The most common application of a sump pump is to act as a water drainage device and is typically installed in residential basements and to prevent flooding. However, sump pumps can be installed anyplace else water drainage is required.
Battery backup for sump pump (sp?) or just get a generator ?
Recently, due to a bad storm, our power went out for 18 hrs and we ended up getting a lot of water in the basement cause our pump wasn’t powered. I’ve had some suggest having a battery backup pump … and some say “just get a generator”.
I’ve received estimates of $1,500.00 for the battery backup system……is that high ?
Would you consider both options? Install a battery backup to keep the pump running during short outages, but have a generator as well. If the power is out for only a few hours and you will be home to start the generator there will be no flooding. The generator can recharge the batteries while running.
You need to determine how often the sump pump operates in order to calculate the size of the battery backup needed. If you assume a maximum battery backup time of 12 hours and run the generator for the other 12 hours each day you could get through most outages.
$1500 seems rather high, but without more knowledge of the system and its capacity it is somewhat meaningless.
If you go with the generator option, have a look at my web page.
How much would it cost to install a battery backup sump pump?
At HD, Lowe’s or plumbing supply house you can purchase the units from about $100 to $220 depending on how much and how fast you want to pump. The deep cycle/marine battery is usually separate and can range from $70 on up depending on the capacity. Additional materials shouldn’t be more than $20 for pipe and fittings (usually a check valve, sanitary tee and 1 90deg. elbow).
If you can read directions and are the least bit handy, you can install it yourself. Purchasing the unit yourself will save you a fair amount also. I’ve installed 2 in the past 3 weeks and I charge $100, do it in less than an hour and include pipe and fittings. I don’t know the labor rates in your area but if you have a relatively handy friend to help it is not difficult.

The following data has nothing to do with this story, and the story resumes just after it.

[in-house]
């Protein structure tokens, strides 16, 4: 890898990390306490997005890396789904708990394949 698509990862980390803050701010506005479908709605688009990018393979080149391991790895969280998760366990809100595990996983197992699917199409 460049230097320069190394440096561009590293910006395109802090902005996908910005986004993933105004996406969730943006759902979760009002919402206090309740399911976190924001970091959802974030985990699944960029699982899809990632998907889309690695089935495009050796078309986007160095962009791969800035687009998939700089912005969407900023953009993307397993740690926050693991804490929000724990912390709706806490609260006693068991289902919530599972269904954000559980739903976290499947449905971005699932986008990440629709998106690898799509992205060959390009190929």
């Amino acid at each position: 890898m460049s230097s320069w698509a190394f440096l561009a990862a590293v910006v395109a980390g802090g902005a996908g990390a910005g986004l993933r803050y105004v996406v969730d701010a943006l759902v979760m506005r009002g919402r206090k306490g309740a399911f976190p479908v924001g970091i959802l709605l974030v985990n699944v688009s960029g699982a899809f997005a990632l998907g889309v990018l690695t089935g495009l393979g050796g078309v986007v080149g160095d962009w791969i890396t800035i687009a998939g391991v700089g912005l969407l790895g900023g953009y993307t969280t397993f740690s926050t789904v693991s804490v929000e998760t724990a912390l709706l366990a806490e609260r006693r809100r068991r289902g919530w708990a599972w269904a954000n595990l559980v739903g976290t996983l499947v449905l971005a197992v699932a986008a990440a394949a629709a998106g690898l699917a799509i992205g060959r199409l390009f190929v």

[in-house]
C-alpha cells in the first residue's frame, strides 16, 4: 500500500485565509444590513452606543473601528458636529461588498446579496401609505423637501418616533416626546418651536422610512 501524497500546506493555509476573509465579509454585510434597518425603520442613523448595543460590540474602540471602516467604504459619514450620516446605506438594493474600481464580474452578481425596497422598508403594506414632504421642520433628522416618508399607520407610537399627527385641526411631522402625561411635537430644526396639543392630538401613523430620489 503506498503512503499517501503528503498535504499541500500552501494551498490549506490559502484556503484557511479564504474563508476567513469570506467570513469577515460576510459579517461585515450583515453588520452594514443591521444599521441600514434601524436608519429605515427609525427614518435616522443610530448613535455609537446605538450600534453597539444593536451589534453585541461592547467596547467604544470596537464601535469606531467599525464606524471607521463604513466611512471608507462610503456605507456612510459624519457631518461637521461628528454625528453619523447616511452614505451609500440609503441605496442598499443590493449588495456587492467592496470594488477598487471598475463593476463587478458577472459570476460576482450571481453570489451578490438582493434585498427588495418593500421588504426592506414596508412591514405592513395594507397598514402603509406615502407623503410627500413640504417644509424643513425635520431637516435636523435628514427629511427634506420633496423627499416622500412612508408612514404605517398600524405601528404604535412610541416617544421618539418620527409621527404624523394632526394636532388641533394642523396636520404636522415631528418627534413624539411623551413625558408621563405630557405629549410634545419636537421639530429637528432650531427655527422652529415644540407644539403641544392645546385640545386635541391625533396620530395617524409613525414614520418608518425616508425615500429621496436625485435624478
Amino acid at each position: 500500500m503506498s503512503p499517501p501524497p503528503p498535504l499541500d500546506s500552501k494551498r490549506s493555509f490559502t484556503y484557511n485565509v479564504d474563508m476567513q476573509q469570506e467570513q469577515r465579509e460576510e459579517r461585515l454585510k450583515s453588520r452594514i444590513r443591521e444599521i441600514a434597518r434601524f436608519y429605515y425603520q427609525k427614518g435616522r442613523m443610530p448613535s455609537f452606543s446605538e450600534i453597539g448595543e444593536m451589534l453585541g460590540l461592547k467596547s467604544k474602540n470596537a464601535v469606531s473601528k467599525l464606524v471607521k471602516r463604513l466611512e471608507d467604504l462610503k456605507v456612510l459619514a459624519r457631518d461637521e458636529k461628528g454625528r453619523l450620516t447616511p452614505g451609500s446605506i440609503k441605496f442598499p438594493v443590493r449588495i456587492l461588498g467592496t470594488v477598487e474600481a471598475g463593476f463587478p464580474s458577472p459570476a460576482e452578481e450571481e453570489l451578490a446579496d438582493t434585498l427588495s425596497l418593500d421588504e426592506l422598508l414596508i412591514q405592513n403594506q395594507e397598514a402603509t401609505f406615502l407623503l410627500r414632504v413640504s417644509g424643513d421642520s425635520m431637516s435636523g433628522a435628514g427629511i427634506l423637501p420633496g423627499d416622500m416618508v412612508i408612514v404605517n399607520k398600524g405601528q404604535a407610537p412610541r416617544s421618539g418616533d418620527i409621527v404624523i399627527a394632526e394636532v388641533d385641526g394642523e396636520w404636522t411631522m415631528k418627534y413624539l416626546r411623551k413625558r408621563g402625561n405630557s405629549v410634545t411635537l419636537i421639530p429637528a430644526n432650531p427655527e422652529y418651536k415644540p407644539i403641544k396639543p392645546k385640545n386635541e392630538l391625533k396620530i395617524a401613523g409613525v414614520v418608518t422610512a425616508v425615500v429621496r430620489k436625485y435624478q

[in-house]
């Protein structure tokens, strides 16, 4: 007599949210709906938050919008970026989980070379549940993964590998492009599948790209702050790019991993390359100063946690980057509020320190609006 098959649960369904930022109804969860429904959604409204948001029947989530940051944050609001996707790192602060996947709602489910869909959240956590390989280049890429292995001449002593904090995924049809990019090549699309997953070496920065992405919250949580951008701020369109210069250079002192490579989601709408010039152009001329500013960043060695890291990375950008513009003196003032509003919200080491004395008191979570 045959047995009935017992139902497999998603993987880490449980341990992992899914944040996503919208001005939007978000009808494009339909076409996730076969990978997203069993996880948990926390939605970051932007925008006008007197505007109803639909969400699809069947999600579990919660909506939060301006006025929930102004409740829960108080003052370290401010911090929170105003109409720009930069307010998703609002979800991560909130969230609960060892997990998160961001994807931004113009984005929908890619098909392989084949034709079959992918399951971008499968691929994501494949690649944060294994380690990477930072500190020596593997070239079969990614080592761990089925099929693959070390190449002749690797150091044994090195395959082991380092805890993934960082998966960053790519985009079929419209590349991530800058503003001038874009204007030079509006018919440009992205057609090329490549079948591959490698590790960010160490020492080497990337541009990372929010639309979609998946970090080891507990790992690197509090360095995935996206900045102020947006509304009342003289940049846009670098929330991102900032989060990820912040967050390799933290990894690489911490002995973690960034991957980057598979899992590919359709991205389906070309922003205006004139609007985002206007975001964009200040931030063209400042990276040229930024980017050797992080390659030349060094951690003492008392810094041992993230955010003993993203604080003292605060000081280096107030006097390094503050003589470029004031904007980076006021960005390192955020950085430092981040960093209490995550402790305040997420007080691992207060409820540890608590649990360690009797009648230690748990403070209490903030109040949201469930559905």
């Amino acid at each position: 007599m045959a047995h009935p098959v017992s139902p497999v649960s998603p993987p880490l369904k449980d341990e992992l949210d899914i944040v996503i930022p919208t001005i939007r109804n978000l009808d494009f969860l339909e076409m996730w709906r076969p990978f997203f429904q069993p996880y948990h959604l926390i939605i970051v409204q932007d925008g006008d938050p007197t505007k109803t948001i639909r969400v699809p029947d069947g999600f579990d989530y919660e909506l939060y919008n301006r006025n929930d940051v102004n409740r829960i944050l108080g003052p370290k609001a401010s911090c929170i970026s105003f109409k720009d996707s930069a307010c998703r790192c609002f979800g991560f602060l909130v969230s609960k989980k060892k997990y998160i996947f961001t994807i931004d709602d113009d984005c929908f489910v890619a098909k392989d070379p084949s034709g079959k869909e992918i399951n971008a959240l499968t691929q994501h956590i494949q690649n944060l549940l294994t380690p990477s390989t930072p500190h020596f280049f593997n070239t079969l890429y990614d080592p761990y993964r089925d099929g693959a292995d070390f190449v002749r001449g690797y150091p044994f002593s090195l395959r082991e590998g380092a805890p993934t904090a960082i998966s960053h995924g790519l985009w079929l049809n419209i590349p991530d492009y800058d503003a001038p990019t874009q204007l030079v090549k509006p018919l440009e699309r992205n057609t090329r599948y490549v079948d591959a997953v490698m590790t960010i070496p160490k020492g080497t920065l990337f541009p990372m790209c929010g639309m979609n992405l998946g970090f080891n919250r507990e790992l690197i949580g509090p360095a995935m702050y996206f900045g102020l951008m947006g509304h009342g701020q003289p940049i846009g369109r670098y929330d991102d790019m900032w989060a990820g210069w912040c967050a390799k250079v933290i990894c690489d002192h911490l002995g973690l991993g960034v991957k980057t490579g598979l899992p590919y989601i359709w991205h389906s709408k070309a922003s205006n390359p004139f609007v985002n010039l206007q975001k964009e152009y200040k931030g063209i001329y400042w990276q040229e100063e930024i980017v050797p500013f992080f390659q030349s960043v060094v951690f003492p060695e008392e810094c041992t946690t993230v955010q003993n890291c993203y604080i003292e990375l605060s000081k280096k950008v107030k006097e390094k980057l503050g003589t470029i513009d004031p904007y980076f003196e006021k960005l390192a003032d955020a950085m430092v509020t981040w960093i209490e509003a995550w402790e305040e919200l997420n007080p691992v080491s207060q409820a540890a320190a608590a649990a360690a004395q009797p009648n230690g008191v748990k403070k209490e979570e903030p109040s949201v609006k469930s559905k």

Suggestion: If you have a digital camera, take a picture of your current setup and take it when you go to purchase. Show it to the folks there and they should be able to set you up with everything at one time. Otherwise, get a mental picture or drawing of what you have, buy the unit and read the directions in the parking lot. Go back in and buy the parts.
What happens when a sump pump is shooting water out the top of the outside pipes?
My yard has a very damp area that I believe is being caused by my neighbors malfunctioning sump pump. You can hear the pump run and then water shoots out of the outside pipes on to the ground. My understanding is the water should be sent out a pipe into the water sewer. I believe this excess water is affecting the concrete in my yard. Any ideas?
Water from a sump pump is considered clear water/storm water and is not to be confused with sanitary sewer waste water.
Typically a sump pump will discharge onto the lawn. In most places actually its illegal to connect it to a sanitary sewer. But its also likely illegal for his pump discharge water to drain onto YOUR lawn. Talk to a city inspector and get an opinion based on the specifics of your situation.
On the other hand, if your yard is not properly sloped and you have a low spot, water will collect there one way or another and it is up to you to relandscape your yard to get better slope and drainage.